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CrossfireX Single-Player Review

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Note: This review covers the single-player campaigns of CrossfireX. Stay tuned for our review of the multiplayer component, coming soon.

If you were hoping that Remedy, the developer of Control and Alan Wake, could live up to its name and find a cure for CrossfireX’s dreadful multiplayer sandbox, I have some bad news. Not only do both modes suffer from the same issues involving gunplay and controls mostly, but the single-player campaign’s shallow stories told across two mini-episodes only add to the disappointment. Both of CrossfireX’s campaigns are built around the pointless adventures of dull characters, never approach anything resembling a challenge due to enemy AI that’s as useful as a chocolate tea kettle, and feel incomplete and unsatisfying as they come to an abrupt end after only a few hours each. As a single-player game, CrossfireX is very much a bomb.

This pair of three-hour campaigns both feel like a hundred military shooters I’ve played over the years and immediately forgotten. The first, Operation Catalyst, has you working with a squad of some of the most generic soldiers in recent memory as they set out to kill a leader of their rival organization in the fictional country of Azkharzia. What follows is a bizarre mission to save one of your own squadmates while the main protagonist descends into madness for… reasons. It’s still utterly unclear to me why, which is disappointing given Remedy’s history of making bizarre characters on the edge of insanity work well.

Though Catalyst’s story makes little sense and almost none of the moment-to-moment gunplay is engaging, switching between different squadmates is an interesting mechanic that shows its potential now and again. One of the few memorable moments has you swapping between a footsoldier trying to escape enemy capture and a sniper, so you’re giving yourself cover fire. There’s even a part where you have to snipe the handcuffs off your teammate’s hands to break him free, which was really satisfying. It’s a concept that begged to be further explored.

In both cases I was left with the bitter taste of disappointment.

Instead it ends abruptly, and Operation Spectre sadly does away with the squad formula as it puts you in the shoes of a troubled thief who finds himself recruited by an organization known as Black List to become their ultimate weapon. The weird, prophetic story here is vague, predictable, and feels crammed into another tiny campaign I completed in a single sitting. The highlight of Spectre is the final level when it finally starts introducing some new and interesting mechanics… just before the story ends with little fanfare a few minutes later. At least most of the action looks cool.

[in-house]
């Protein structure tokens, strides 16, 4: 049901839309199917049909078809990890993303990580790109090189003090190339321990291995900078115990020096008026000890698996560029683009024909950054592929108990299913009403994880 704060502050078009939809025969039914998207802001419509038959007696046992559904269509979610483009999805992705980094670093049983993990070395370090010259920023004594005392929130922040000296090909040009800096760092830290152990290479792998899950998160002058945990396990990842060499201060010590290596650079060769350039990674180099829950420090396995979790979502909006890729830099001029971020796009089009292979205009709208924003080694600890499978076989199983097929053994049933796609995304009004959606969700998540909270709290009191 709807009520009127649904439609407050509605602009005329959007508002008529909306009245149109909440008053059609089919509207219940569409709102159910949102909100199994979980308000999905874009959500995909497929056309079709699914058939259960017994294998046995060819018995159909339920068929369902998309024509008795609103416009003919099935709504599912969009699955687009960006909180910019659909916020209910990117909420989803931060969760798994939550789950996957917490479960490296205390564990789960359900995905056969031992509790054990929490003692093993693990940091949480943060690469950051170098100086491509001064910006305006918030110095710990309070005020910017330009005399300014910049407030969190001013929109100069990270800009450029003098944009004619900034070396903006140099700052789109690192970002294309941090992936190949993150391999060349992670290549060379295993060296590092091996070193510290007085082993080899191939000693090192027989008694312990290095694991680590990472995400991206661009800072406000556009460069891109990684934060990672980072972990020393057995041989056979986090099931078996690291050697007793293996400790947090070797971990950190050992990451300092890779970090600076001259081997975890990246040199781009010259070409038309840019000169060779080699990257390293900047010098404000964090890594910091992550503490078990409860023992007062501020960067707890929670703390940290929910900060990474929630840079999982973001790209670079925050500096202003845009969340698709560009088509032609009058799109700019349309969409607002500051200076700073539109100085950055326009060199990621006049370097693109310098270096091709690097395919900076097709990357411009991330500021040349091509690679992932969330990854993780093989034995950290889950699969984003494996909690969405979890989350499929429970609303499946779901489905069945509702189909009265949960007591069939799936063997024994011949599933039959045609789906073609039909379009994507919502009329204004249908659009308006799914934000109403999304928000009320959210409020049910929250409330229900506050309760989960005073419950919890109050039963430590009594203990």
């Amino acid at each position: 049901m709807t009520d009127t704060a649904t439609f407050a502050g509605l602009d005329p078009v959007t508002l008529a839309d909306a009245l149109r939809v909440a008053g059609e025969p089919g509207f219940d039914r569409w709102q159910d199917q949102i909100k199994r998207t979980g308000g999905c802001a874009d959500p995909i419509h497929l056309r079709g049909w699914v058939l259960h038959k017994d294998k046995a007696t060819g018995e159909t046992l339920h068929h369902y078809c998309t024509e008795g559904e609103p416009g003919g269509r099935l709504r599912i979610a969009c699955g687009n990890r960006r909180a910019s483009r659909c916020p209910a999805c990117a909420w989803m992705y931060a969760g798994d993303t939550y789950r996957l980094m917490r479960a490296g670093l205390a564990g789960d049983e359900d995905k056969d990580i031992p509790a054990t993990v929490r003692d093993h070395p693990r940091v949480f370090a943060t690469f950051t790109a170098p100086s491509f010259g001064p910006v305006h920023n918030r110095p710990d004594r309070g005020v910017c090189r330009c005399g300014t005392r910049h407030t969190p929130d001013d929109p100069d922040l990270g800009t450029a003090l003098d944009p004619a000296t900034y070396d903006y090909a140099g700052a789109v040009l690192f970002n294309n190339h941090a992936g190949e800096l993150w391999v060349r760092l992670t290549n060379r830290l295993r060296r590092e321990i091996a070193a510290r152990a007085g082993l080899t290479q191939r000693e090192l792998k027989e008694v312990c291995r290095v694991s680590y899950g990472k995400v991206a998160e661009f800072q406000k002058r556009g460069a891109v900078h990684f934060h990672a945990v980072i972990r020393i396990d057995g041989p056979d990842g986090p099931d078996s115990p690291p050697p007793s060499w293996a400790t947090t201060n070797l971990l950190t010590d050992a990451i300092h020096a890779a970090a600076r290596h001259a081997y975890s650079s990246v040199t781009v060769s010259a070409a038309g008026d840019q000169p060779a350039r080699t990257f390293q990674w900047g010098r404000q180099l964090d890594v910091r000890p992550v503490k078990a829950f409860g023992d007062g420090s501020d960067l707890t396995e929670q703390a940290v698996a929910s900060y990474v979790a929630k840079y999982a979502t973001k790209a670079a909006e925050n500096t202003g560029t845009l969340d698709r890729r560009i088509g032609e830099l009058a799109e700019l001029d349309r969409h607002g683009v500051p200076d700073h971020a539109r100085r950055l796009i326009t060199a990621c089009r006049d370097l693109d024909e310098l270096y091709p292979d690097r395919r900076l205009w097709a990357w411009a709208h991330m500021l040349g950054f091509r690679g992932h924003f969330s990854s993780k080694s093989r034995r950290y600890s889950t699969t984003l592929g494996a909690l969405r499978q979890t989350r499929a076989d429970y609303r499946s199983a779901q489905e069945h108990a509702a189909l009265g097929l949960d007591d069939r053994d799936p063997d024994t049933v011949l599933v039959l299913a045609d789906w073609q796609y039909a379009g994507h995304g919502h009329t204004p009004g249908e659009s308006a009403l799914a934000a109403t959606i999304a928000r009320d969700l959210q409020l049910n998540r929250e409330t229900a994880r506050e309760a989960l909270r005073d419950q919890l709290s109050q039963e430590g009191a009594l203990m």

There are moments in both weak stories that seemed to be flirting with the supernatural and gave me false hope that a redeeming twist that would take this by-the-numbers shooter and turn it into something more interesting was just around the corner. In both cases I was left with the bitter taste of disappointment.

Unfortunately, weak storytelling is only the beginning for CrossfireX’s single-player modes. The real issue is that both campaigns use a slight variation of the same atrocious gunplay and controls found in the multiplayer modes. I’ve played a lot of shooters, but I’ve never experienced anything quite like this. Aiming is sloppy no matter what settings you select, almost every weapon feels identical to the last, and there are very few interesting mechanics to break up any of that monotony. There are only four types of enemies throughout both campaigns: unarmored soldiers who die immediately, armored soldiers who take a few extra shots to kill, soldiers with shields who can just be shot in the legs, and drones who seem to mostly just hover around and wait to be killed. Even if the campaigns were masterpieces of storytelling, it would still be hard to forgive just how frustrating, uninventive, and mind-numbingly dull the action is in nearly every single chapter.

Both campaigns use a slight variation of the same atrocious gunplay and controls found in the multiplayer modes.

One of the only distinctive features is a bullet time ability that exaggerates gunfire that makes a satisfying sound for each enemy downed and gives you some health back so you can turn the tables on the enemy when you’re in a pinch. I was usually just disappointed at my inability to wrestle the controls to hit a target even when in slow motion. And since you get the bullet time ability back every couple of seconds, it has the added side-effect of making an already unchallenging experience laughably easy.

The biggest culprit behind CrossfireX’s complete lack of challenge, though, is the enemy AI, which is about as effective a deterrent as red lights in Grand Theft Auto. You’ll never find soldiers more expertly trained in the art of running straight into incoming gunfire with almost no resistance. I played on Hard difficulty and felt entirely comfortable running and gunning, even when surrounded by a dozen enemy soldiers. Even if these Storm Trooper-level markmen manage to hit you, not only can you can take far more damage than you might expect for a “realistic” shooter, but you only need to go a second or so without getting hit by a hail of gunfire to fully recover your health, so death is extremely rare. It made strolling through both campaigns a cakewalk and all the more forgettable.


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